With production for Season 2 of “Euphoria” delayed due to the pandemic, the show put out two “special bridge episodes” in December and January. The first hourlong episode focused on Zendaya’s Rue and her addiction recovery; the second on Hunter Schafer’s character Jules. While acting categories are limited to full season arcs, as a co-writer of the episode with show creator Sam Levinson, Schafer is eligible for an Emmy nomination for writing.
“Part 2: Jules” or “Fuck Anyone Who’s Not a Sea Blob” is framed around a single counseling session, with Schafer acting opposite HBO favorite Lauren Weedman (“Hacks,” “Looking”) as her therapist. The session, and the episode, sees Jules exploring her complicated romantic feelings towards Rue, her abandonment by her mother, and her shifting ideas around her outward expression of gender. Jules opens the session with a blunt admission, telling her therapist she is thinking about stopping taking her hormone blockers.
“She is still in a constant state of evolution with her gender and her sexuality and with herself,” Schafer said during a recent video interview. “So even the idea of going off hormone blockers alludes to her curiosity of what being trans to her would mean outside of a hormone therapy that can be intended to make you fit into whichever cis side of the gender binary that you are trying to fit into.”
The therapist’s initial response is that Jules is thinking of detransitioning, a controversial subject in the trans community. Jules, and Schafer, quickly pushes back on that assumption.
“It was about her questioning herself and raising valid questions about why she’s moving through her transition the way she is,” Schafer said. “Which is a healthy process, checking in with yourself and asking yourself, ‘Why I’m doing this, and how is this making me feel, and who am I trying to be?’”
For too long, transgender representation in media focused solely on elements of medical transition, wrongly emphasizing the physical body in relation to a person’s gender. For that reason, antennae go up whenever hormones, surgery, or transition are discussed in TV or film, especially in a show as popular as “Euphoria” with such a groundbreaking and beloved trans character as Jules. With Schafer’s name proudly displayed as a writer of the episode, however, viewers can breathe easy knowing these complex conversations were grounded in a trans perspective.
“Particularly with my very close tight-knit trans family, these are things we consistently talk about with each other,” Schafer said. “And I think I can also confidently say that none of us are certain about any of it and that it’s all fluid and spiritual in some way, and intangible in a lot of ways, which makes it difficult to talk about and articulate in some ways.”
With Schafer as a co-writer, Levinson was able to delve deeper into the more complicated — and dramatically ripe — nuances of trans identity, which includes permutation as infinite and varied as the entire spectrum of human gender and sexuality. That’s obviously a win for the show, but also for trans viewers craving storytelling that doesn’t trade complexity for inoffensiveness.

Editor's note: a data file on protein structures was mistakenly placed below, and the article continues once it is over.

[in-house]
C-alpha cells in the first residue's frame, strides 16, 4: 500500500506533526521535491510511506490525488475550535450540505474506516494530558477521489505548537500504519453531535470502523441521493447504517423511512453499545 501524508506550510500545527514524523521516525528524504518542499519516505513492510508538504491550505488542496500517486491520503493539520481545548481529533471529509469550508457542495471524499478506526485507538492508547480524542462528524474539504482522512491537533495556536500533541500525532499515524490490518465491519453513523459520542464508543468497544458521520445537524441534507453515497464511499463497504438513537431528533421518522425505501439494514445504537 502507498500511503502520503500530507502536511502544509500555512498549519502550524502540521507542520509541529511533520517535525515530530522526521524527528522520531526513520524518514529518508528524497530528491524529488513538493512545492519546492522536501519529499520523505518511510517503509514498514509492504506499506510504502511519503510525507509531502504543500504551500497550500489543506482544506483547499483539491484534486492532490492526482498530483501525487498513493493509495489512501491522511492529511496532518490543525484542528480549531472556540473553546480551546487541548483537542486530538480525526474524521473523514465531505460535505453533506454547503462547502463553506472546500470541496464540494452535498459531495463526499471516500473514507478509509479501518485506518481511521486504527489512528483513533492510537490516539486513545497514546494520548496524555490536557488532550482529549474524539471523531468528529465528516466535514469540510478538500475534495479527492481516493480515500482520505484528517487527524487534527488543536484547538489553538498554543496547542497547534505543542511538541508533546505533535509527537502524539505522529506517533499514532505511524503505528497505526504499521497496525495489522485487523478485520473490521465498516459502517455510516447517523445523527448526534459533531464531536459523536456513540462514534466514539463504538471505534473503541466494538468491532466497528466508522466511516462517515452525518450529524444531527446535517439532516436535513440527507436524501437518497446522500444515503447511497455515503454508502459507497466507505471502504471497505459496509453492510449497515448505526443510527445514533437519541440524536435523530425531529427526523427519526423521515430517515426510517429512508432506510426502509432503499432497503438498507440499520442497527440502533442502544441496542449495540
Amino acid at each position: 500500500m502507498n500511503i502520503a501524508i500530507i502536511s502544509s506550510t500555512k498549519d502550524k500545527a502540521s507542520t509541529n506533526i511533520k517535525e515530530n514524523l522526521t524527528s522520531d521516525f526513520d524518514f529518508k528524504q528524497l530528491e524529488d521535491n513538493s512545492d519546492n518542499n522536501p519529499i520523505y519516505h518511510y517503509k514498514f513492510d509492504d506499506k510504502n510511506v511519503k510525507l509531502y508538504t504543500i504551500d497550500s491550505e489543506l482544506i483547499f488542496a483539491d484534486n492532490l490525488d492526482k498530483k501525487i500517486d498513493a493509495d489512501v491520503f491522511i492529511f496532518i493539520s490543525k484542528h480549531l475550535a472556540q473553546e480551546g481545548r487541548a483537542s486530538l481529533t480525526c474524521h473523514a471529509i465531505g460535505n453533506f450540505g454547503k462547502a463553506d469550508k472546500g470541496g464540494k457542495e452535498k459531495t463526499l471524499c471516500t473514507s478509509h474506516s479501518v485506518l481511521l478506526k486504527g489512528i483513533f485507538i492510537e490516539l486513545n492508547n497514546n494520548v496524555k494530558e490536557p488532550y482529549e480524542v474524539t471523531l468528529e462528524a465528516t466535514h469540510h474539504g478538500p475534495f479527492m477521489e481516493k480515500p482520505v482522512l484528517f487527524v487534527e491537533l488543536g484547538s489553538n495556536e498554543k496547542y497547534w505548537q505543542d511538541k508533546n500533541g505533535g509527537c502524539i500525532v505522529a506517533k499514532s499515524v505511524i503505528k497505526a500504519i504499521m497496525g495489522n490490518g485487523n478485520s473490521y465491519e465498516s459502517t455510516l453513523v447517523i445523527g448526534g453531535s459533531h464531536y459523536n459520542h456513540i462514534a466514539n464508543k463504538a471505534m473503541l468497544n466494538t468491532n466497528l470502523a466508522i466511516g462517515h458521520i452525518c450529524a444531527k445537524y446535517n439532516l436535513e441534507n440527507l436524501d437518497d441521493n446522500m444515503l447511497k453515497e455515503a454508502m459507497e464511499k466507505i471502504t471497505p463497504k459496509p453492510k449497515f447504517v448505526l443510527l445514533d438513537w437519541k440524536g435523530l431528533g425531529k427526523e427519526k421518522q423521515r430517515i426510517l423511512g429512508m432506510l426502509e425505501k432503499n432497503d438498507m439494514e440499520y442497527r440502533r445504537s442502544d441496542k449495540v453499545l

Hunter Schafer and Zendaya in “Euphoria”
Eddy Chen / HBO
Schafer recognizes the many barriers to showing nuanced trans narratives on TV, especially the lack of opportunities for trans talent. That’s a difference she feels every day. While authentic casting has pretty much become the norm, she says trans talent is often “the token trans person” on set, which places an undue burden on them.
“I’m still seeing a lot of cis people doing the directing and the casting and everything,” she said. “I want to see trans people directing, not only because I think they can do a better job representing us…but I think there is a certain level of creativity that is inherent to transness and very special to transness that is unique, and has not received the funding nor the opportunity to be made that I think it deserves.”
While she kept mum on any details about Season 2, including whether or not she will be writing any more episodes, Schafer has her own high hopes for the character she helped create.
“[I hope] this growth and interrogation of Jules…and what she wants and ultimately finding newer and healthier intimacies in her relationships, which I hope will be more queer and more healthy…[I hope] that will continue,” she said. “That’s a really beautiful process and something I want to see more of on TV. Representation-wise, we’re still working on getting trans women who lie on many different ends of the spectrum of conventional beauty and conventional attraction and conventional ways of navigating gender and sexuality. There’s a myriad of ways to do that. And many trans people move through all that in that myriad of ways, including myself.”
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